Tenure not quite automatic in L.A.
Embarrassed by a Los Angeles Times story revealing teacher tenure has been all but automatic in Los Angeles Unified, the district is tripling the number of probationary teachers who will be fired this year.
The extra scrutiny will help weed out bad teachers before they gain due process rights that make it very difficult to fire teachers for poor performance. But L.A. Unified’s ability to identify effective teachers is still hampered, as in many districts, by a poor evaluation process and a problematic, two-year probationary period. The district is in the process of changing the former, but only the Legislature or voters can fix the latter.
The 110 teachers who will be let go will comprise only 6 percent of non-tenured teachers, according to the Times. That’s hardly a purge or an overreaction. But it will represent triple the average of 35 probationary teachers dismissed each year .
With substantial layoffs expected in Los Angeles and other districts this year, it’s critical to protect future star teachers through effective evaluations. Better still would be a system of layoffs based on effectiveness in the classroom, not seniority. Gov. Arnold said he would prod the Legislature to change state law – a move that the state’s teachers unions will fight.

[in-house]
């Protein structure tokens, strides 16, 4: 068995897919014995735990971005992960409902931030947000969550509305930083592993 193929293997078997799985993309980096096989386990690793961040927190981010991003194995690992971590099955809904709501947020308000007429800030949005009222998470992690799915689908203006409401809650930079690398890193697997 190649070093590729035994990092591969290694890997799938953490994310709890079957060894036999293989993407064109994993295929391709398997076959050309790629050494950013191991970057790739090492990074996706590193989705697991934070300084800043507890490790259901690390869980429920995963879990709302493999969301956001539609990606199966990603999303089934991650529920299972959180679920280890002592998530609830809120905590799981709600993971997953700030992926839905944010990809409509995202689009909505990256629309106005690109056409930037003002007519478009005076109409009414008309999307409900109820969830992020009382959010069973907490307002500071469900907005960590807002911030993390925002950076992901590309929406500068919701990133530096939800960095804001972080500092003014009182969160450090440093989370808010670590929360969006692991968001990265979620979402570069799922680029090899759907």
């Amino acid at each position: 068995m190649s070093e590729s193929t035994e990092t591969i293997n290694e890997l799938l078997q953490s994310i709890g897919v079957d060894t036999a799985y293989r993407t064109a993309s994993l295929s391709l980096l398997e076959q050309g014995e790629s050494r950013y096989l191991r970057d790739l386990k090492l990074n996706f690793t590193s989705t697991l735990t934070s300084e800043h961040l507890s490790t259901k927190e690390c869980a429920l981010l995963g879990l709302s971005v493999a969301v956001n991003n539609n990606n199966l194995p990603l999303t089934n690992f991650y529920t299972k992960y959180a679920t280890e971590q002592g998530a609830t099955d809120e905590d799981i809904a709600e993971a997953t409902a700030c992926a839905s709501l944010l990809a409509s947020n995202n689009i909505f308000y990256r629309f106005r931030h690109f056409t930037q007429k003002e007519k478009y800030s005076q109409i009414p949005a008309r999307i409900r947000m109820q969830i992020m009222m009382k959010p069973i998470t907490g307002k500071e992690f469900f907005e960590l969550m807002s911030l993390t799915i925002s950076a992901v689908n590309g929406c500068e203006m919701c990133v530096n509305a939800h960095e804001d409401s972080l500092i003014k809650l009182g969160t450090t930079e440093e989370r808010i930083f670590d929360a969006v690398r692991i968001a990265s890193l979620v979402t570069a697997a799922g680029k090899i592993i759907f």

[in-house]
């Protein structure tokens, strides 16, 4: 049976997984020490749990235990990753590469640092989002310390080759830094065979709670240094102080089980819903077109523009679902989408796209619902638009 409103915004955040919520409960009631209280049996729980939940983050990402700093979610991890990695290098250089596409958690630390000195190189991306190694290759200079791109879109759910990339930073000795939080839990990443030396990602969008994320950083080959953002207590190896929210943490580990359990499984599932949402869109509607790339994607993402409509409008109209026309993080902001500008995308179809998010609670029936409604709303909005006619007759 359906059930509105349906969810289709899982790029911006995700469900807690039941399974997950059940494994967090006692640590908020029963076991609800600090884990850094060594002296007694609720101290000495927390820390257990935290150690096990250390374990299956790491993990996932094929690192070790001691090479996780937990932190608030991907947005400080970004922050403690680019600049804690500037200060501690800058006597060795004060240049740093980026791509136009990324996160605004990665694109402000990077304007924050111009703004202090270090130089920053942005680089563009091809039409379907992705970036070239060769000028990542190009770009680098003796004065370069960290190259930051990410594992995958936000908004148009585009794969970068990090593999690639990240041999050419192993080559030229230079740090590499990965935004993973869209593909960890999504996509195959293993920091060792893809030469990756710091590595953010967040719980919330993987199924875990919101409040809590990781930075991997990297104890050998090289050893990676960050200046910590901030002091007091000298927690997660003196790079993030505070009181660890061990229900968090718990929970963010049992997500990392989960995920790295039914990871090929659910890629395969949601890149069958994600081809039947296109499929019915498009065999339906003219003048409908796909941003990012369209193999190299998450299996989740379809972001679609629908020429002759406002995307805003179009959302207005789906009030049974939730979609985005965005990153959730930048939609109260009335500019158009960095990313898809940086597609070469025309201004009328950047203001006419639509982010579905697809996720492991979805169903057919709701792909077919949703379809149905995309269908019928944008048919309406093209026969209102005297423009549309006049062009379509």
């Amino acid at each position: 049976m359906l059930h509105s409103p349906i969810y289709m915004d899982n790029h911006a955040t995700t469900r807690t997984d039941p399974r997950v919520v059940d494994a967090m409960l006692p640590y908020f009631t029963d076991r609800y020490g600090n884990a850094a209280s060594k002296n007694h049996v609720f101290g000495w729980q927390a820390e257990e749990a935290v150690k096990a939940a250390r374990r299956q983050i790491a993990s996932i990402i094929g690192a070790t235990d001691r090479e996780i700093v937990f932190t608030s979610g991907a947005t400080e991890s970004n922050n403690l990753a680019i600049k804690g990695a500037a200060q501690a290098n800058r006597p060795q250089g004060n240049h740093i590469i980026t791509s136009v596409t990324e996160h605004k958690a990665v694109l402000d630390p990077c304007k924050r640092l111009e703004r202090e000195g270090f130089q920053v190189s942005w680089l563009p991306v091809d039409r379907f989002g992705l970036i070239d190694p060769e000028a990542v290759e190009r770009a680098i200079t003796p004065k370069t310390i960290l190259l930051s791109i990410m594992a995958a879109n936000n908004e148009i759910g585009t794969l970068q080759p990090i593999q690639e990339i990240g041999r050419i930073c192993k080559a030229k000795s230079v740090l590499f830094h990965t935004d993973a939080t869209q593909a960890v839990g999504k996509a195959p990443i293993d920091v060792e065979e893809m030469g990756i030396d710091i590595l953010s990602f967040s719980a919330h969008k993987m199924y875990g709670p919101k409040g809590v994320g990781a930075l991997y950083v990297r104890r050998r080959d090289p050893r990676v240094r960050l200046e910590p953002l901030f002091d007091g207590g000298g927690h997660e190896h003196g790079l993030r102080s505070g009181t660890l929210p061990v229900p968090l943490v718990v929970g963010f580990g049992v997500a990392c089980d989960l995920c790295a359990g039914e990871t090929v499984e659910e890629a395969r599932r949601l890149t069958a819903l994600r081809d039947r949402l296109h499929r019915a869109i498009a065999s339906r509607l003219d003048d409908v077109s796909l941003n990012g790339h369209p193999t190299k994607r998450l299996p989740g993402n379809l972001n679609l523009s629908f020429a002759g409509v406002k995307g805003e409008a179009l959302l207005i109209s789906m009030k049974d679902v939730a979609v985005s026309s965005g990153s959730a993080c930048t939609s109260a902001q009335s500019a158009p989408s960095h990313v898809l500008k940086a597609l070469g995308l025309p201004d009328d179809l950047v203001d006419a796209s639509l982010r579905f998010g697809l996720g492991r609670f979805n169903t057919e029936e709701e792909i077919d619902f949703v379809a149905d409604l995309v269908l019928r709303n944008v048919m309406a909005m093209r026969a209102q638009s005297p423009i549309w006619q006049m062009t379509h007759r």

In many districts, new teachers are evaluated primarily on several observations, often cursory, by the principal. L.A. Unified has appointed a task force, chaired by state Board of Education President Ted Mitchell, to revise the evaluation process, perhaps to include peer ratings by teachers. In signing up to participate in the state’s Race to the Top application, school districts agreed to consider including student test scores as a factor in teacher evaluations. But the terms must be negotiated on a local level.
All of the teachers who will be fired got one or more negative ratings on a recent job evaluation, according to the Times. That prompted A.J. Duffy, president of United Teachers Los Angeles, to complain that teachers will be fired who, with some assistance and mentoring, could have become excellent teachers.
He’s right, which is all the more reason that California should extend its probationary period from two years to at least three. That way, struggling but committed teachers could have another year to get better.
Most states now have probationary periods of three or more years. California’s two-year period and its scant evaluation process are reasons why the National Council on Teacher Quality gave the state a D- rating – along with many other states – in identifying effective teachers.
Five years ago, Schwarzenegger backed an initiative that would have extended teacher probation to five years. (He would have been smarter to go for three or four.) The California Teachers Association poured in money to help defeat it at the polls, and the issue hasn’t been raised seriously since.